Science Fair Project Encyclopedia
The Serbian language is one of the standard versions of the Central-South Slavic diasystem, formerly (and still frequently) called Serbo-Croatian. Serbian is used primarily in Serbia-Montenegro, Republika Srpska and by Serbs everywhere.
|Spoken in:||Serbia and Montenegro, Bosnia and Herzegovina, Croatia, and other countries|
|Total speakers:||10 million (25M)|
|Ranking:||around 75 (44)|
|Official language of:|
|Regulated by:||Council for Standardization of the Serbian Language|
It is based on the Štokavian dialect, has Western and Eastern spoken variants, and uses both the Cyrillic and Latin alphabets. Differences from other versions include phonetic transcription of foreign names.
Serbian literature emerged in the Middle Ages, and included such works as Miroslavljevo jevandjelje (The Gospel of Miroslav) in 1192 and Dušanov zakonik (Dušan's Code) in 1349. Little secular medieval literature has been preserved, but what there is shows that it was in accord with its time; for example, Serbian Alexandride, a book about Alexander the Great, and a translation of Tristan and Isolde into Serbian.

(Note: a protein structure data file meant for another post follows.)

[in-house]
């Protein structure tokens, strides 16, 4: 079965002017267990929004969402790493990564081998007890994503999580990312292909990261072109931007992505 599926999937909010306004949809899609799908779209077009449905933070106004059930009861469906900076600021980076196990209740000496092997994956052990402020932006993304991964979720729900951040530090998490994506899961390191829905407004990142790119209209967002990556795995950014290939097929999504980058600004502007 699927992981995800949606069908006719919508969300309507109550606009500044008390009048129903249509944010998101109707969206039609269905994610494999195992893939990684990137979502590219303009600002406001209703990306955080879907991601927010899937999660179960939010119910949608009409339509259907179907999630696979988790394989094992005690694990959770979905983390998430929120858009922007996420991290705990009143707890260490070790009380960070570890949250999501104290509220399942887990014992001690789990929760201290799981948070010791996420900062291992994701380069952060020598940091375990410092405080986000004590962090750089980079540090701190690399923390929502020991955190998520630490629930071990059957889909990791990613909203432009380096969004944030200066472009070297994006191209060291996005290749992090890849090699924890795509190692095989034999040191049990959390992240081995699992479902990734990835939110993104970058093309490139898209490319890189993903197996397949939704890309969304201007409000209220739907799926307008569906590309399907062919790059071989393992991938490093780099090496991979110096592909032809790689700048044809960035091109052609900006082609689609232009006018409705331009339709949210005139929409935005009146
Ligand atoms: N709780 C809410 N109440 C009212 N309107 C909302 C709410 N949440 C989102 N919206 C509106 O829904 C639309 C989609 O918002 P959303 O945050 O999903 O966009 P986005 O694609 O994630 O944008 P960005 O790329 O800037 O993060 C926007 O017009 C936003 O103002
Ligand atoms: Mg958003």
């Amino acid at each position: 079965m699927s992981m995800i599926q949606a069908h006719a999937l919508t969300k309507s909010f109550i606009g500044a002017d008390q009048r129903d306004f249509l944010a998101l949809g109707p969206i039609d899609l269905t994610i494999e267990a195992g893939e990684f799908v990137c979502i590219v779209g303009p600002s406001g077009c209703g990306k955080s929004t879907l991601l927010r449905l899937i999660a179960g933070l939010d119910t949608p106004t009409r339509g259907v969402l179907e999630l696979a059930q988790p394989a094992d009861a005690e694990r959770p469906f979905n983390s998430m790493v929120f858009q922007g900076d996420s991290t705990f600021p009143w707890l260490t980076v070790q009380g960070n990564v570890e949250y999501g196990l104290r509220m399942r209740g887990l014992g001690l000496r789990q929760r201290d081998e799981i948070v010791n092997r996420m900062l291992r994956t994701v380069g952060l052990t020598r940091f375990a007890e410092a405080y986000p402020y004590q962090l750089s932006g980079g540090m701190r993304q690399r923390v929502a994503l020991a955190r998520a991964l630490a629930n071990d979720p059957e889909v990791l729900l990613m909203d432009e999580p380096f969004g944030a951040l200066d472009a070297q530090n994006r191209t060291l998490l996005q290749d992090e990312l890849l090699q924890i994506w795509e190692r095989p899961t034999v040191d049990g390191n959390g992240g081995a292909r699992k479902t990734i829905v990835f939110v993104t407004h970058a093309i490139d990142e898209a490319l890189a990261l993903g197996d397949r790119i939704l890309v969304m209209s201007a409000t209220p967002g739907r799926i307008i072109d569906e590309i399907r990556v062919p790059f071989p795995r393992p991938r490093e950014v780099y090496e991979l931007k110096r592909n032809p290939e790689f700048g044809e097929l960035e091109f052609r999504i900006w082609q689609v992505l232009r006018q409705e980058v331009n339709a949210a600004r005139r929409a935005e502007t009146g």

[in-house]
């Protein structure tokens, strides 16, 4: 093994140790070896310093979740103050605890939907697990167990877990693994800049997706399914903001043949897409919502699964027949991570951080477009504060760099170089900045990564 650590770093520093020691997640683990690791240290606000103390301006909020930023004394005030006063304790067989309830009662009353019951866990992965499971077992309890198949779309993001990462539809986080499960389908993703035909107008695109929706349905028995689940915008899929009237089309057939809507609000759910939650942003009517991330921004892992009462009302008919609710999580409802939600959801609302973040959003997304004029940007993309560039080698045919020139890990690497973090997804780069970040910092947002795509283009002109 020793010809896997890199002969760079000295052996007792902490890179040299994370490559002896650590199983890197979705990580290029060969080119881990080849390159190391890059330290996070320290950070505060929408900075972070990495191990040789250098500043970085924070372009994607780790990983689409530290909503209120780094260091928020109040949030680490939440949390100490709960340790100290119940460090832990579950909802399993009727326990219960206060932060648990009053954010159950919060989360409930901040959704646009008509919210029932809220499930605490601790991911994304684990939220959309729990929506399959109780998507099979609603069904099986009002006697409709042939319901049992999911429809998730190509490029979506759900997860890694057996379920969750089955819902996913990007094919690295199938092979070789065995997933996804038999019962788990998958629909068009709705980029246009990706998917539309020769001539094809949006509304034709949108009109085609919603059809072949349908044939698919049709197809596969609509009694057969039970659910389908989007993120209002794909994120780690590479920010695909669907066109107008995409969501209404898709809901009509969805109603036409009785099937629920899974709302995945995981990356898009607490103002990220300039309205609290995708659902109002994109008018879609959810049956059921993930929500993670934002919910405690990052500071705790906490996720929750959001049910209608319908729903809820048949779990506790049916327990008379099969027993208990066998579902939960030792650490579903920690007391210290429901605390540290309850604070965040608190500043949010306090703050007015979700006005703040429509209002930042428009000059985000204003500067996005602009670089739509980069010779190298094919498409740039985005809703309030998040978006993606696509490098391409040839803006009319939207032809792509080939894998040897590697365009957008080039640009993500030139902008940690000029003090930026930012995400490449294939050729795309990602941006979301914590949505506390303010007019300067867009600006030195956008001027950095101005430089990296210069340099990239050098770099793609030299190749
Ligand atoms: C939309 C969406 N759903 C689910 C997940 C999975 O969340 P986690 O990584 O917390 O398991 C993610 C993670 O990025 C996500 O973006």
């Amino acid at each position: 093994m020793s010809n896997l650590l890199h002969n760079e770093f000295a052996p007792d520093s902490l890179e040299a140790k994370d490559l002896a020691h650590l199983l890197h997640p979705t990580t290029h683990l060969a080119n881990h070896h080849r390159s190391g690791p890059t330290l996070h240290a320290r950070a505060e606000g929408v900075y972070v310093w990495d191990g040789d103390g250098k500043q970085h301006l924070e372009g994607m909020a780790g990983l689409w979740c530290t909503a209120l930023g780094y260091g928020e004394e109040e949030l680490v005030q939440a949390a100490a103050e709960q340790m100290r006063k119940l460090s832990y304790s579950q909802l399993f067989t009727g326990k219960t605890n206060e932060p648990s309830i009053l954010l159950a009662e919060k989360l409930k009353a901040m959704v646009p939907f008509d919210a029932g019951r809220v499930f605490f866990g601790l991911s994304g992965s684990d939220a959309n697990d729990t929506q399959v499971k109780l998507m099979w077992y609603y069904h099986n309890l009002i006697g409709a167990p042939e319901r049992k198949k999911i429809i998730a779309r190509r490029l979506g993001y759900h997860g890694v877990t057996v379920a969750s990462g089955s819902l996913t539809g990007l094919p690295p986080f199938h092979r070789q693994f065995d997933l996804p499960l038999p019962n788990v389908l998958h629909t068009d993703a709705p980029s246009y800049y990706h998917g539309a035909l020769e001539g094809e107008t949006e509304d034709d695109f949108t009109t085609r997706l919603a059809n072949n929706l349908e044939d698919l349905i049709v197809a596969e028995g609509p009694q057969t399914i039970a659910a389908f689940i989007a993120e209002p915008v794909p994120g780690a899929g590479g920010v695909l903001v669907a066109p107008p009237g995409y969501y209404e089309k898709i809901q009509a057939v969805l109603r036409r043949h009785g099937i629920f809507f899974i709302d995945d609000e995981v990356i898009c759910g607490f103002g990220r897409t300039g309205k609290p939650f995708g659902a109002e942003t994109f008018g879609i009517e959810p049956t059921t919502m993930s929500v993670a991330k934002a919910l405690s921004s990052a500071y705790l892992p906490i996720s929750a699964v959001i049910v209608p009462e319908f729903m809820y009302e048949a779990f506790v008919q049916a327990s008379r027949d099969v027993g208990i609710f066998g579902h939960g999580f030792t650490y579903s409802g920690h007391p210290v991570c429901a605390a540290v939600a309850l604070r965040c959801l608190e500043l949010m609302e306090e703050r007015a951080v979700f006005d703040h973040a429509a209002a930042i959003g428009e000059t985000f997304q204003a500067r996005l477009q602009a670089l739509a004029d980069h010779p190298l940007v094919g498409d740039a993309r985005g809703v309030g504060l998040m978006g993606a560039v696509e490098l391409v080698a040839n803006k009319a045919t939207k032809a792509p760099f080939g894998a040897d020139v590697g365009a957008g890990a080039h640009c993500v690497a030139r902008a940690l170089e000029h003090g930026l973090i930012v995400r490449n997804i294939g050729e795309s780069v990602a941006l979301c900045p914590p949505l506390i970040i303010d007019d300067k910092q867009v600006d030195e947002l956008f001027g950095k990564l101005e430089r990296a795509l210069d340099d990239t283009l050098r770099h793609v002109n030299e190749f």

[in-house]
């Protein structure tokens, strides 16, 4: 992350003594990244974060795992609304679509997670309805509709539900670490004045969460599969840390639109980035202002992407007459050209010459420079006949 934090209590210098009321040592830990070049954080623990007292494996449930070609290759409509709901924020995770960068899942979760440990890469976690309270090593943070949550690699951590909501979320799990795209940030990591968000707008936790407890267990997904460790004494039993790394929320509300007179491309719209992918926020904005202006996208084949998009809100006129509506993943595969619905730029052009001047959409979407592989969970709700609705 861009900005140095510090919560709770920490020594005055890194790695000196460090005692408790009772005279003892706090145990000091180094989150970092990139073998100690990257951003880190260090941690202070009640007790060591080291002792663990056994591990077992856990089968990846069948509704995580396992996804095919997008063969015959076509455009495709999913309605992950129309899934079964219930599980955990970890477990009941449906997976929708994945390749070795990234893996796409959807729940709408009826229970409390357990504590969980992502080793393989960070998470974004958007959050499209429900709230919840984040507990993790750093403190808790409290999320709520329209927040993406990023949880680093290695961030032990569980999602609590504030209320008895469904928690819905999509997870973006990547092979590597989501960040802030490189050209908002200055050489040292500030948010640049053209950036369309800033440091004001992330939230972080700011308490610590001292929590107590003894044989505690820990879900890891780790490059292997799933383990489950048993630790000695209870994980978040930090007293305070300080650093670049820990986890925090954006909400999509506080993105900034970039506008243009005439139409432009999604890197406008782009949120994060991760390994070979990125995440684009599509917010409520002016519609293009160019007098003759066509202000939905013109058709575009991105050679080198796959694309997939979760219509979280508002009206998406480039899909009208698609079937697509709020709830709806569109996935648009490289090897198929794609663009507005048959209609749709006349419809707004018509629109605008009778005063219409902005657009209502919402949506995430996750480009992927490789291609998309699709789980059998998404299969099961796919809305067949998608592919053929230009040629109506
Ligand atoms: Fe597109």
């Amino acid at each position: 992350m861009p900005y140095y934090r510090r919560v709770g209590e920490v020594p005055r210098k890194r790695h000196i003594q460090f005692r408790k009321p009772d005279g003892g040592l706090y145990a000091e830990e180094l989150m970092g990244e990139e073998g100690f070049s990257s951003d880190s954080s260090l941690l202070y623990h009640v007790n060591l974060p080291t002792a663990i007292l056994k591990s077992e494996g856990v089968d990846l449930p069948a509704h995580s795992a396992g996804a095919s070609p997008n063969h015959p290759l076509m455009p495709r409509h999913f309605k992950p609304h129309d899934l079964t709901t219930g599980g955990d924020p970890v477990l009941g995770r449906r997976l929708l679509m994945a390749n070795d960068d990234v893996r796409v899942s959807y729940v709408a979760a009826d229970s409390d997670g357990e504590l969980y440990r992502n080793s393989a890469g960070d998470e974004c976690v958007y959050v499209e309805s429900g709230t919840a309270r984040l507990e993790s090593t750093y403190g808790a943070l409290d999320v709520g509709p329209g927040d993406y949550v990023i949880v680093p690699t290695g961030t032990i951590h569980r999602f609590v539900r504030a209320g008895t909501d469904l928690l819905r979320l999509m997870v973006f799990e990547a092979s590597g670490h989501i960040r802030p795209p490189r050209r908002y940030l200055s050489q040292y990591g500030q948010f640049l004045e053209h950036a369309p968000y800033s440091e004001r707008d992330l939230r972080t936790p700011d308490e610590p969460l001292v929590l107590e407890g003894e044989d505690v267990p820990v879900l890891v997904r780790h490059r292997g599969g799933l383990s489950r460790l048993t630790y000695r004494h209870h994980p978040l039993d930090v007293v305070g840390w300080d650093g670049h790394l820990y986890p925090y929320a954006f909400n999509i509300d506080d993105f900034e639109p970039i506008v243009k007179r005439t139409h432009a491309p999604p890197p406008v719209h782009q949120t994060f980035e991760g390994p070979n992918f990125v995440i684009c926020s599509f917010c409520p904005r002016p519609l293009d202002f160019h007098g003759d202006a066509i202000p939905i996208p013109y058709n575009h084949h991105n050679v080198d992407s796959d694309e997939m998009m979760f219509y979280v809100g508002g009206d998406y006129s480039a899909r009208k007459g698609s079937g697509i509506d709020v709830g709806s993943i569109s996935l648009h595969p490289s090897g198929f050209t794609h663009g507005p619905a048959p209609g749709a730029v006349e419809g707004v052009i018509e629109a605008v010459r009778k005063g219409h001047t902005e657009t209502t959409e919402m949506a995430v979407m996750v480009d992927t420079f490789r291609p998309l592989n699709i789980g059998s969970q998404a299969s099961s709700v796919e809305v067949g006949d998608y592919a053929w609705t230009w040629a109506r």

In the mid 15th century, Serbia was conquered by the Ottoman Empire, and for the next 400 years there was no opportunity for the creation of secular written literature. However, some of the greatest literary works in Serbian come from this time, in the form of oral literature, the most notable form being Serbian epic poetry. It is known that Goethe learned the Serbian language in order to read Serbian epic poetry in the original. Written literature was produced only for religious use in churches and monasteries, and held to Old Church Slavonic. By the end of the 18th century, the written literature had become estranged from the spoken language. In the early 19th century, Vuk Stefanović Karadžić, following the work of Sava Mrkalj , reformed the Cyrillic alphabet by introducing the phonetic principle, as well as promoting the spoken language of the people as a literary norm.
Figures of speakers according to countries:
- Serbia-Montenegro: 7,170,000
- Bosnia-Herzegovina: 1,500,000
- Croatia: 44,629 (2001)
- Republic of Macedonia: 33,315 (2001)
- Romania: 20,377 (2001)
- Australia: 50,000 (2001)
- Common phrases in Serbian
- Serbian proverbs
- Serbian tongue-twisters
- Famous non-Serbs who were speaking or learning the language
- Šatrovački (slang form)
- Romano-Serbian language (mix with Romany)
- Standard language as an instrument of culture and the product of national history An article by pre-eminent Serbian linguist Pavle Ivić
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